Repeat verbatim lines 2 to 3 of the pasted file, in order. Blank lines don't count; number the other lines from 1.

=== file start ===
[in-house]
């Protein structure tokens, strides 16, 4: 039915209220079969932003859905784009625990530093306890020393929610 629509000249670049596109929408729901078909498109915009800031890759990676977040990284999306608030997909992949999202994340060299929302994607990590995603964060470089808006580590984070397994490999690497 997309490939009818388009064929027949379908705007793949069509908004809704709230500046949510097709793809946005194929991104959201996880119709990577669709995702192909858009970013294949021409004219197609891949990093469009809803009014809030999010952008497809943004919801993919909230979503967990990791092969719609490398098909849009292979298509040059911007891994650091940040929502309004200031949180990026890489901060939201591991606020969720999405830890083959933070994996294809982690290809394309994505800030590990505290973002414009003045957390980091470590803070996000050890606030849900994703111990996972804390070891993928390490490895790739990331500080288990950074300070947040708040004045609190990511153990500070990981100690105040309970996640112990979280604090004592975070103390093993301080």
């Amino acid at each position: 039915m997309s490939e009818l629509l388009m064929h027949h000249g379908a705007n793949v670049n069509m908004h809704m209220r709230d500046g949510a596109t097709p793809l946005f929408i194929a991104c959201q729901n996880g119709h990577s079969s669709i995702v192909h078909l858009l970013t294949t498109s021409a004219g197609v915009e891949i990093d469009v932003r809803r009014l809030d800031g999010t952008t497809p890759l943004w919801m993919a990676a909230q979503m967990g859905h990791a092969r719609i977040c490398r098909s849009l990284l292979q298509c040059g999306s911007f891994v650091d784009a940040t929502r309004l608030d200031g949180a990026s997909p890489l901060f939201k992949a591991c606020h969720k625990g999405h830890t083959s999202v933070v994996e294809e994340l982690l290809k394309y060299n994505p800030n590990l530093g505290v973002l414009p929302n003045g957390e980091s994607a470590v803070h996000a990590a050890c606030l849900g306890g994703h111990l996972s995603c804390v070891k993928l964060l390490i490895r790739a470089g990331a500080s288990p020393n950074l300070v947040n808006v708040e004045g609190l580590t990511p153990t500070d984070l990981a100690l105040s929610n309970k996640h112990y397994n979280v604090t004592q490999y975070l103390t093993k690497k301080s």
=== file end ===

């Protein structure tokens, strides 16, 4: 039915209220079969932003859905784009625990530093306890020393929610 629509000249670049596109929408729901078909498109915009800031890759990676977040990284999306608030997909992949999202994340060299929302994607990590995603964060470089808006580590984070397994490999690497 997309490939009818388009064929027949379908705007793949069509908004809704709230500046949510097709793809946005194929991104959201996880119709990577669709995702192909858009970013294949021409004219197609891949990093469009809803009014809030999010952008497809943004919801993919909230979503967990990791092969719609490398098909849009292979298509040059911007891994650091940040929502309004200031949180990026890489901060939201591991606020969720999405830890083959933070994996294809982690290809394309994505800030590990505290973002414009003045957390980091470590803070996000050890606030849900994703111990996972804390070891993928390490490895790739990331500080288990950074300070947040708040004045609190990511153990500070990981100690105040309970996640112990979280604090004592975070103390093993301080």
């Amino acid at each position: 039915m997309s490939e009818l629509l388009m064929h027949h000249g379908a705007n793949v670049n069509m908004h809704m209220r709230d500046g949510a596109t097709p793809l946005f929408i194929a991104c959201q729901n996880g119709h990577s079969s669709i995702v192909h078909l858009l970013t294949t498109s021409a004219g197609v915009e891949i990093d469009v932003r809803r009014l809030d800031g999010t952008t497809p890759l943004w919801m993919a990676a909230q979503m967990g859905h990791a092969r719609i977040c490398r098909s849009l990284l292979q298509c040059g999306s911007f891994v650091d784009a940040t929502r309004l608030d200031g949180a990026s997909p890489l901060f939201k992949a591991c606020h969720k625990g999405h830890t083959s999202v933070v994996e294809e994340l982690l290809k394309y060299n994505p800030n590990l530093g505290v973002l414009p929302n003045g957390e980091s994607a470590v803070h996000a990590a050890c606030l849900g306890g994703h111990l996972s995603c804390v070891k993928l964060l390490i490895r790739a470089g990331a500080s288990p020393n950074l300070v947040n808006v708040e004045g609190l580590t990511p153990t500070d984070l990981a100690l105040s929610n309970k996640h112990y397994n979280v604090t004592q490999y975070l103390t093993k690497k301080s």